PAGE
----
Since then I've sampled other peach flavored sour ales and among them there were two stand outs. Cascade Apricot Ale which is a fine ale with nice sourness and a pleasant flavor of fresh fruits. How the beer maintains those flavors is pretty unexpected when you get your first nose full of sourness. The other standout was Upland Lambic: Peach, which like Fou' Foune had those lambic elements and a nice sour peach flavor.

When I blended white flame peaches with my sanctification clone I tried a fresh peach for the first time. I dunno why but my parents had only ever served me canned peaches floating in syrup and I thought that was the flavor of peaches. Perhaps their flavor was that of Peach Faygo, a guilty pleasure for Derek when he's in Michigan, a flavor I find cloying. I tried them at that point and found out that their flavor was totally different from what I had known. This peach season at Gavin's Orchards I've tried more peaches than I knew existed three months ago. The variety settled on to make myself a peach sour was the Blushing Star. Described as, "It has a unique wonderful distinctive full flavor of an extra sweet but slightly acidic white flesh peach plus a penetrating, pleasing aroma. Flesh is white tinged with pink and does not brown." I found it to be very easy to eat. The flavor is peachy without being too much, and the slight acidity of the peach balances that out pleasantly. Peach and acidity, who knew right?

This was mostly just my rinsing the skin of the peaches to clean off any dirt or other substances clinging to the outside, and then cutting them up. A few portions with deep bruising had to be tossed away but the peaches were in relatively good shape. Around 10 pounds of peaches were added, the amount would be 1/4 bushel or so, minus what I ate while I was working. Everything went well and after 12 hours there was minor airlock activity of the year old microbes getting a fresh start with their new food.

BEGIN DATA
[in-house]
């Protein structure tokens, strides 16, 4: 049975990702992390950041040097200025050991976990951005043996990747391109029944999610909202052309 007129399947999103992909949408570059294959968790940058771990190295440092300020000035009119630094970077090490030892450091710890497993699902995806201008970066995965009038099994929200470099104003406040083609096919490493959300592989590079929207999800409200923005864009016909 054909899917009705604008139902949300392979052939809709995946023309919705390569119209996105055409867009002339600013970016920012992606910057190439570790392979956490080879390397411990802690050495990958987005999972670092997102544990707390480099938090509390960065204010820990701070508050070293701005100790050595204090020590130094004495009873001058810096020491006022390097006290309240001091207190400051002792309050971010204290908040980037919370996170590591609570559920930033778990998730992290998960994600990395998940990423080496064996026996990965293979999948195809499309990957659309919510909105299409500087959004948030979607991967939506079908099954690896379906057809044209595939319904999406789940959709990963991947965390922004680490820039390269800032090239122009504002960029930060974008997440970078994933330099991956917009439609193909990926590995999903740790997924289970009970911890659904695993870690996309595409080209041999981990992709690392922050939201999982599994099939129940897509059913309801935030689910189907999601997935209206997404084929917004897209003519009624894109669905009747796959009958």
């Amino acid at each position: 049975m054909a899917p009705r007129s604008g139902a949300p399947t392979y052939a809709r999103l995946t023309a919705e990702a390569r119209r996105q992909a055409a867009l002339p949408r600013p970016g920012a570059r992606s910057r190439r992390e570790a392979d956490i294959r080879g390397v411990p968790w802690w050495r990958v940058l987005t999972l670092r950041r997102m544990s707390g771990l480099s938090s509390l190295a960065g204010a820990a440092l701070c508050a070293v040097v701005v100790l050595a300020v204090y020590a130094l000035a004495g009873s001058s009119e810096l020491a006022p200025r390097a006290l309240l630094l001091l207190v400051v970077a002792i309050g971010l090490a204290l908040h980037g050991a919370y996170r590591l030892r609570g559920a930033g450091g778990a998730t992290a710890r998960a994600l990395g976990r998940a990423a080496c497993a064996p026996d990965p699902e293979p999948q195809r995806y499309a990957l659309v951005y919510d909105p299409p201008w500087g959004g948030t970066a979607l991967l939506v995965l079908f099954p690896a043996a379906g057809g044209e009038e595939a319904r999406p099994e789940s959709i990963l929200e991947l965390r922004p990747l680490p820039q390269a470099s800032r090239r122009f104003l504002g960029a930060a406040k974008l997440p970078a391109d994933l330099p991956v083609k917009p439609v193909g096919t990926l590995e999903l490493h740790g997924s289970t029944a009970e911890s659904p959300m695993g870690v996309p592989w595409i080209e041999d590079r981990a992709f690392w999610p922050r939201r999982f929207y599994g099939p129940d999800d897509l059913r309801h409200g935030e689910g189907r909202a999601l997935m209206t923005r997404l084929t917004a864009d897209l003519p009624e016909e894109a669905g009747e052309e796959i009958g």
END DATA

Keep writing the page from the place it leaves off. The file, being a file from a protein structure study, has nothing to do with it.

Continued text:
Fingers crossed that in four to six months this turns into a winner and that I have a real choice of what I should enter in the Siciliano's home brew competition.

Friday, August 22, 2014

Review: Double Dry Hopped Imperial IPA


This was brewed as Derek's birthday present. We had it over his birthday weekend as both a lawnmower and palate cleanser. It was light for it's abv, balanced for it's IBU, the aroma burst from the glass, the hops filled the flavor, and it finished smooth. I had Derek review it for the blog (Thanks Buddy). It may have faded before Derek drank it because he reported less aroma than I remembered, or perhaps it was personal perception.

Appearance: (B) Nice copper color with slight haze, nice head with good retention, settles down to a foamy quarter inch

Aroma: (B) Light floral hop noted, fairly understated

Flavor: (A) Pine and floral hops with a mild bitter finish

Mouthfeel: (A) Medium bodied with pleasant carbonation

Overall: (B/A) Nice summer, good character and quite refreshing

Improvements: I might consider adding more hops. Add another charge to the aroma step and or layer hops known for their aroma into the beer to accentuate that. Also I'd use a Wyeast liquid culture instead of a packet. Possibly a good candidate for filtering if you were trying to win a competition.